Dr. Cixin Wang
Dr. Cixin Wang is an Associate Professor of School Psychology in the College of Education at the University of Maryland, College Park (Department of Counseling, Higher Education, and Special Education). She received her Ph.D. in School Psychology from the University of Nebraska-Lincoln in 2011. She then completed a two-year postdoctoral fellowship at Kennedy Krieger Institute/Johns Hopkins University in 2013. Her research interests focus on bullying prevention and mental health promotion among children and adolescents. Her research seeks to: (1) better understand different factors contributing to bullying and mental health difficulties, including individual, family, school, and cultural factors; (2) develop effective prevention and intervention techniques to decrease bullying at school; and (3) develop school-based prevention and intervention to promote mental health among students, especially among culturally and linguistically diverse (CLD) students.
Diksha is very excited to be a third-year at UMD’s School Psychology program. Ethnically North Indian, she grew up in South India and the Middle East. She moved to Philadelphia to study for undergraduate degrees in Business and Creative Writing, and then her MSEd degree in Quantitative Methods and Human Development (counseling concentration) at the University of Pennsylvania. Her past research includes designing surveys to evaluate community programs; running qualitative and quantitative analyses for community-based research projects; and analyzing large datasets such as the National Survey of Early Care and Education (NSECE) for policy decisions. She would like to work on the links between poverty, marginalization, mental health, and inter- and intra-group conflict; and disseminate culturally appropriate, school-based interventions to mitigate and reduce economic inequity and marginalization. Finally, Diksha has been practicing meditation techniques and yoga since she was a toddler. She is interested in introducing others to these relaxation techniques and using them as an intervention where applicable. She is acutely aware of how meditation, mindfulness and yogic principles do not belong to any one people, movement, or religion – but does encourage people to learn more about the Eastern roots of many mindfulness practices in the Western world today from native sources, to prevent cultural appropriation and increase understanding.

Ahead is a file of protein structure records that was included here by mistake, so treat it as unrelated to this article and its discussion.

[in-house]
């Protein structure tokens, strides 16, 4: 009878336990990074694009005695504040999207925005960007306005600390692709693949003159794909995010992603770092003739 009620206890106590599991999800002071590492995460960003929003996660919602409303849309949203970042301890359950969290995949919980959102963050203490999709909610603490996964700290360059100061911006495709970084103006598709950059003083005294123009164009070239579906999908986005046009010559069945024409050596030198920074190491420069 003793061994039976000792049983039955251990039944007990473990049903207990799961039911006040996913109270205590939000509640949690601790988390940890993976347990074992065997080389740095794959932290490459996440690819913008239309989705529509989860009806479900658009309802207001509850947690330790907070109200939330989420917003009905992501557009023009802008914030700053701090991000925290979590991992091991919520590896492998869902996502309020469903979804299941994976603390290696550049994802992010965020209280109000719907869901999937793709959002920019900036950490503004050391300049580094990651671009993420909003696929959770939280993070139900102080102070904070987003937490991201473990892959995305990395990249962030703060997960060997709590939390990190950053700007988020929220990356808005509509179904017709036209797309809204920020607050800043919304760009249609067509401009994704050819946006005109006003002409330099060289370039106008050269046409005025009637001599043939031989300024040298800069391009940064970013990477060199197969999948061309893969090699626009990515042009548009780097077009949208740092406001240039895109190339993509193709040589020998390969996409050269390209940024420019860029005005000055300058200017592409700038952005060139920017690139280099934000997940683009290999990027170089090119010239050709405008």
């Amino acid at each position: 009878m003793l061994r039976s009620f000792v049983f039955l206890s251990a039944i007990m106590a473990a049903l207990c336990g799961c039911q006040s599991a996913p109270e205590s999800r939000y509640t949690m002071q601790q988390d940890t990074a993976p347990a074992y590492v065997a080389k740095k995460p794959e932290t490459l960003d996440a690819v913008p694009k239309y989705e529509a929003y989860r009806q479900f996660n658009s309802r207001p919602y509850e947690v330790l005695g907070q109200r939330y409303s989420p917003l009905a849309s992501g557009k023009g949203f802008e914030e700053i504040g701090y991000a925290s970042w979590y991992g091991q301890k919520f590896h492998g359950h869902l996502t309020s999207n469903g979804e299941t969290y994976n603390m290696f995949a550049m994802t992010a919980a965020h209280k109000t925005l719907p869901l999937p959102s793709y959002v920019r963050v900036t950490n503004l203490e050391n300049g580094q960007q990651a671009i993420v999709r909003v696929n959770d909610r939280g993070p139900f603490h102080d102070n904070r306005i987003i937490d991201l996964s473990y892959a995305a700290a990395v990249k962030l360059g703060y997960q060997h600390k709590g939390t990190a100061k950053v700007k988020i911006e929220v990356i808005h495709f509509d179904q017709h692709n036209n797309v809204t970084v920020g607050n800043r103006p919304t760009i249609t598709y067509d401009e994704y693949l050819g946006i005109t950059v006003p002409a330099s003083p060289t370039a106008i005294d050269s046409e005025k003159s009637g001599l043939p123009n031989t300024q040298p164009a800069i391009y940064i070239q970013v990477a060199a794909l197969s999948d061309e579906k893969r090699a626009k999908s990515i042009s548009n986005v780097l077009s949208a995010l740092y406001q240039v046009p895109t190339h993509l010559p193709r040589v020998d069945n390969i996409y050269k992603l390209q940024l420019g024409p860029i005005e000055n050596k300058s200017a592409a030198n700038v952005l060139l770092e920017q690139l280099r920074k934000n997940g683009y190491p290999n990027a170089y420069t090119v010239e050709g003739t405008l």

Dr. Yeram Cheong